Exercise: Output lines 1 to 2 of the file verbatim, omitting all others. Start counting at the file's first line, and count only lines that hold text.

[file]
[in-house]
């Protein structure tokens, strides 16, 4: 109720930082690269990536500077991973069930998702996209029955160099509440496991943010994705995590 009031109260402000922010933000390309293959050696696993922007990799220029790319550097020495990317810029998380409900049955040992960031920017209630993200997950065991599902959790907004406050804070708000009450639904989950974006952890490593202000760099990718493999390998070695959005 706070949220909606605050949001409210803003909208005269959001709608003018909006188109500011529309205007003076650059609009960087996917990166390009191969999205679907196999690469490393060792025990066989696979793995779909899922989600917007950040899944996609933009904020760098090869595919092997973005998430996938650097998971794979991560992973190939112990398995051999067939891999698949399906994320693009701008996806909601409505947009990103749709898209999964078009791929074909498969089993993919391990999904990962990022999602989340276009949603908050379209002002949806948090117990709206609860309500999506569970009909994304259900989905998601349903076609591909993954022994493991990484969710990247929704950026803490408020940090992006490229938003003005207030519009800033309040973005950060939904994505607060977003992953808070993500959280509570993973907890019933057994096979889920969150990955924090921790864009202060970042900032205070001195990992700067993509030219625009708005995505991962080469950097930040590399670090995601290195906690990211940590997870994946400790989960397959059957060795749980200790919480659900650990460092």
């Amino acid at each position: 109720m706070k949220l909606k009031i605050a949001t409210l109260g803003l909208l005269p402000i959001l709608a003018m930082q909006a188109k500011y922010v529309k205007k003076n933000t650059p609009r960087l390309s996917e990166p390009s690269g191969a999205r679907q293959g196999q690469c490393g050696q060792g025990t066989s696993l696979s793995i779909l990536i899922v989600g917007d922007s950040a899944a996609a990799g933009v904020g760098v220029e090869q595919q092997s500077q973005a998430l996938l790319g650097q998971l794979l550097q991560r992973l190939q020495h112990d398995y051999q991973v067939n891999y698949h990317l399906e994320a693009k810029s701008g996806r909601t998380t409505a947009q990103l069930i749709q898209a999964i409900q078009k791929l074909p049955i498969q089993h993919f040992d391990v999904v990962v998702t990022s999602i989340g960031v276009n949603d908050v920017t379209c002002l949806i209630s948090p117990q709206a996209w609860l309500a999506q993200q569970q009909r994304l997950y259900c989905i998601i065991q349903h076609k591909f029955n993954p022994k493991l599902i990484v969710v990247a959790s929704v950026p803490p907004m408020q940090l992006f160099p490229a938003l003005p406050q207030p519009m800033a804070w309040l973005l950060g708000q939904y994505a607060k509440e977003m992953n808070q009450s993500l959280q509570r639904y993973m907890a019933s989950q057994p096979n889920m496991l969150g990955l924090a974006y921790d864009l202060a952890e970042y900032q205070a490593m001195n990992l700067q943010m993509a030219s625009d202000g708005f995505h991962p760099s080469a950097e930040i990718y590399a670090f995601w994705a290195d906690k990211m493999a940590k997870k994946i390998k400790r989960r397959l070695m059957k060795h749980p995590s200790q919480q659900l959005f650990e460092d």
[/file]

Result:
[in-house]
């Protein structure tokens, strides 16, 4: 109720930082690269990536500077991973069930998702996209029955160099509440496991943010994705995590 009031109260402000922010933000390309293959050696696993922007990799220029790319550097020495990317810029998380409900049955040992960031920017209630993200997950065991599902959790907004406050804070708000009450639904989950974006952890490593202000760099990718493999390998070695959005 706070949220909606605050949001409210803003909208005269959001709608003018909006188109500011529309205007003076650059609009960087996917990166390009191969999205679907196999690469490393060792025990066989696979793995779909899922989600917007950040899944996609933009904020760098090869595919092997973005998430996938650097998971794979991560992973190939112990398995051999067939891999698949399906994320693009701008996806909601409505947009990103749709898209999964078009791929074909498969089993993919391990999904990962990022999602989340276009949603908050379209002002949806948090117990709206609860309500999506569970009909994304259900989905998601349903076609591909993954022994493991990484969710990247929704950026803490408020940090992006490229938003003005207030519009800033309040973005950060939904994505607060977003992953808070993500959280509570993973907890019933057994096979889920969150990955924090921790864009202060970042900032205070001195990992700067993509030219625009708005995505991962080469950097930040590399670090995601290195906690990211940590997870994946400790989960397959059957060795749980200790919480659900650990460092």